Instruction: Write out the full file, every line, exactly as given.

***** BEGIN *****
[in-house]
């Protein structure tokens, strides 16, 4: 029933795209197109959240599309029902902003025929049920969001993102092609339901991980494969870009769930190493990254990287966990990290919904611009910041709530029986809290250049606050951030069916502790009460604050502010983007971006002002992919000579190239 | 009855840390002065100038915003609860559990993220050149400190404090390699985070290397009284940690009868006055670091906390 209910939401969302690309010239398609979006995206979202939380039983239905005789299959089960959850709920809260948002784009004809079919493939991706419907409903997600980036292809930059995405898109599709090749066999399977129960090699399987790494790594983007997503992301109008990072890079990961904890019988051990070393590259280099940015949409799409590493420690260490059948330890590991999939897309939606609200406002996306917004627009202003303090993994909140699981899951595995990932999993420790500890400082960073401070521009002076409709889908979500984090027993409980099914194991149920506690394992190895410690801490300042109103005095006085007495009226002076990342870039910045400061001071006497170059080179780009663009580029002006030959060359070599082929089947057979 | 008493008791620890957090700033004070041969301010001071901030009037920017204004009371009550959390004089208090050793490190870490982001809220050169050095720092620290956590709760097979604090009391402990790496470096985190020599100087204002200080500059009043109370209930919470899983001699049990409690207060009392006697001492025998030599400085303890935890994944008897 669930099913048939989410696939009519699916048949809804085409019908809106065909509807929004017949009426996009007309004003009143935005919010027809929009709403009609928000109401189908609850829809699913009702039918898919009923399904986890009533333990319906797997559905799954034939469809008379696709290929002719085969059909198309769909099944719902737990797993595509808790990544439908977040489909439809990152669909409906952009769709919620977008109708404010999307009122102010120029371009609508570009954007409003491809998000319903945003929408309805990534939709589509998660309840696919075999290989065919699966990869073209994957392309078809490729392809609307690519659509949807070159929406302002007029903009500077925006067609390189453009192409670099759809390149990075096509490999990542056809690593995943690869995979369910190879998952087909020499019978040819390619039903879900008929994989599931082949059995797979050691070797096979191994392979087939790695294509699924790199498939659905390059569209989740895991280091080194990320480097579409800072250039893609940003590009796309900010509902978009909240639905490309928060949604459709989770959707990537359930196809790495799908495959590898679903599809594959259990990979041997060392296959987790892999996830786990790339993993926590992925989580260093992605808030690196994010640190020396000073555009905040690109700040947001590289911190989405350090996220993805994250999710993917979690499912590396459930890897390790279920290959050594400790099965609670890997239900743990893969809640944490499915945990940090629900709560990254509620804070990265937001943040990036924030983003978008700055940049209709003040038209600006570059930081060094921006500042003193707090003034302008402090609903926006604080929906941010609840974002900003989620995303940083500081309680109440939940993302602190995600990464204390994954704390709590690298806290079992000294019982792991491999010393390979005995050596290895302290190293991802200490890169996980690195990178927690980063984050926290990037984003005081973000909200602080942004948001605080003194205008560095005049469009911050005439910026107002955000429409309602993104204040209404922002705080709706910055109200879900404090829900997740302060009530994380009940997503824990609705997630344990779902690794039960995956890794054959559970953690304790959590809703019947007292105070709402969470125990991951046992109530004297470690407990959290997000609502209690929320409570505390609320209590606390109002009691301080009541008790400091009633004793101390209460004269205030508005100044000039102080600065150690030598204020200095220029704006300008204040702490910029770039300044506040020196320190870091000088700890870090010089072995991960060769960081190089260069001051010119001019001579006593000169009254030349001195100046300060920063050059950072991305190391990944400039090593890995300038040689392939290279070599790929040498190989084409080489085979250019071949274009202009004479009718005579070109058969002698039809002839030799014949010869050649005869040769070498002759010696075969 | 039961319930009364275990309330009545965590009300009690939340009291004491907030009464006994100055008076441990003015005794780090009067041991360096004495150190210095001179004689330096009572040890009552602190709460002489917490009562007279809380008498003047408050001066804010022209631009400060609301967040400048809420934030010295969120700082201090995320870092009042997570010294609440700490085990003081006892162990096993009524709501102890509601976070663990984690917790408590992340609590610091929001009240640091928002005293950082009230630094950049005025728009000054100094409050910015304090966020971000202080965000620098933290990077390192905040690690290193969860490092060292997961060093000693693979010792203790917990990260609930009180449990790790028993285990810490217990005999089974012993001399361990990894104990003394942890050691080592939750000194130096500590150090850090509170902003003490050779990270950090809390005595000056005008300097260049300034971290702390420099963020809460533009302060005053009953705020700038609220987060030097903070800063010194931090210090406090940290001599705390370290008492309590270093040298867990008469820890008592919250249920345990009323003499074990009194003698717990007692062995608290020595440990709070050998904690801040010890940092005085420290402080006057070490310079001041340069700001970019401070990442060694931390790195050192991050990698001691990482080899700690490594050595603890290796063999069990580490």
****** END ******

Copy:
[in-house]
């Protein structure tokens, strides 16, 4: 029933795209197109959240599309029902902003025929049920969001993102092609339901991980494969870009769930190493990254990287966990990290919904611009910041709530029986809290250049606050951030069916502790009460604050502010983007971006002002992919000579190239 | 009855840390002065100038915003609860559990993220050149400190404090390699985070290397009284940690009868006055670091906390 209910939401969302690309010239398609979006995206979202939380039983239905005789299959089960959850709920809260948002784009004809079919493939991706419907409903997600980036292809930059995405898109599709090749066999399977129960090699399987790494790594983007997503992301109008990072890079990961904890019988051990070393590259280099940015949409799409590493420690260490059948330890590991999939897309939606609200406002996306917004627009202003303090993994909140699981899951595995990932999993420790500890400082960073401070521009002076409709889908979500984090027993409980099914194991149920506690394992190895410690801490300042109103005095006085007495009226002076990342870039910045400061001071006497170059080179780009663009580029002006030959060359070599082929089947057979 | 008493008791620890957090700033004070041969301010001071901030009037920017204004009371009550959390004089208090050793490190870490982001809220050169050095720092620290956590709760097979604090009391402990790496470096985190020599100087204002200080500059009043109370209930919470899983001699049990409690207060009392006697001492025998030599400085303890935890994944008897 669930099913048939989410696939009519699916048949809804085409019908809106065909509807929004017949009426996009007309004003009143935005919010027809929009709403009609928000109401189908609850829809699913009702039918898919009923399904986890009533333990319906797997559905799954034939469809008379696709290929002719085969059909198309769909099944719902737990797993595509808790990544439908977040489909439809990152669909409906952009769709919620977008109708404010999307009122102010120029371009609508570009954007409003491809998000319903945003929408309805990534939709589509998660309840696919075999290989065919699966990869073209994957392309078809490729392809609307690519659509949807070159929406302002007029903009500077925006067609390189453009192409670099759809390149990075096509490999990542056809690593995943690869995979369910190879998952087909020499019978040819390619039903879900008929994989599931082949059995797979050691070797096979191994392979087939790695294509699924790199498939659905390059569209989740895991280091080194990320480097579409800072250039893609940003590009796309900010509902978009909240639905490309928060949604459709989770959707990537359930196809790495799908495959590898679903599809594959259990990979041997060392296959987790892999996830786990790339993993926590992925989580260093992605808030690196994010640190020396000073555009905040690109700040947001590289911190989405350090996220993805994250999710993917979690499912590396459930890897390790279920290959050594400790099965609670890997239900743990893969809640944490499915945990940090629900709560990254509620804070990265937001943040990036924030983003978008700055940049209709003040038209600006570059930081060094921006500042003193707090003034302008402090609903926006604080929906941010609840974002900003989620995303940083500081309680109440939940993302602190995600990464204390994954704390709590690298806290079992000294019982792991491999010393390979005995050596290895302290190293991802200490890169996980690195990178927690980063984050926290990037984003005081973000909200602080942004948001605080003194205008560095005049469009911050005439910026107002955000429409309602993104204040209404922002705080709706910055109200879900404090829900997740302060009530994380009940997503824990609705997630344990779902690794039960995956890794054959559970953690304790959590809703019947007292105070709402969470125990991951046992109530004297470690407990959290997000609502209690929320409570505390609320209590606390109002009691301080009541008790400091009633004793101390209460004269205030508005100044000039102080600065150690030598204020200095220029704006300008204040702490910029770039300044506040020196320190870091000088700890870090010089072995991960060769960081190089260069001051010119001019001579006593000169009254030349001195100046300060920063050059950072991305190391990944400039090593890995300038040689392939290279070599790929040498190989084409080489085979250019071949274009202009004479009718005579070109058969002698039809002839030799014949010869050649005869040769070498002759010696075969 | 039961319930009364275990309330009545965590009300009690939340009291004491907030009464006994100055008076441990003015005794780090009067041991360096004495150190210095001179004689330096009572040890009552602190709460002489917490009562007279809380008498003047408050001066804010022209631009400060609301967040400048809420934030010295969120700082201090995320870092009042997570010294609440700490085990003081006892162990096993009524709501102890509601976070663990984690917790408590992340609590610091929001009240640091928002005293950082009230630094950049005025728009000054100094409050910015304090966020971000202080965000620098933290990077390192905040690690290193969860490092060292997961060093000693693979010792203790917990990260609930009180449990790790028993285990810490217990005999089974012993001399361990990894104990003394942890050691080592939750000194130096500590150090850090509170902003003490050779990270950090809390005595000056005008300097260049300034971290702390420099963020809460533009302060005053009953705020700038609220987060030097903070800063010194931090210090406090940290001599705390370290008492309590270093040298867990008469820890008592919250249920345990009323003499074990009194003698717990007692062995608290020595440990709070050998904690801040010890940092005085420290402080006057070490310079001041340069700001970019401070990442060694931390790195050192991050990698001691990482080899700690490594050595603890290796063999069990580490």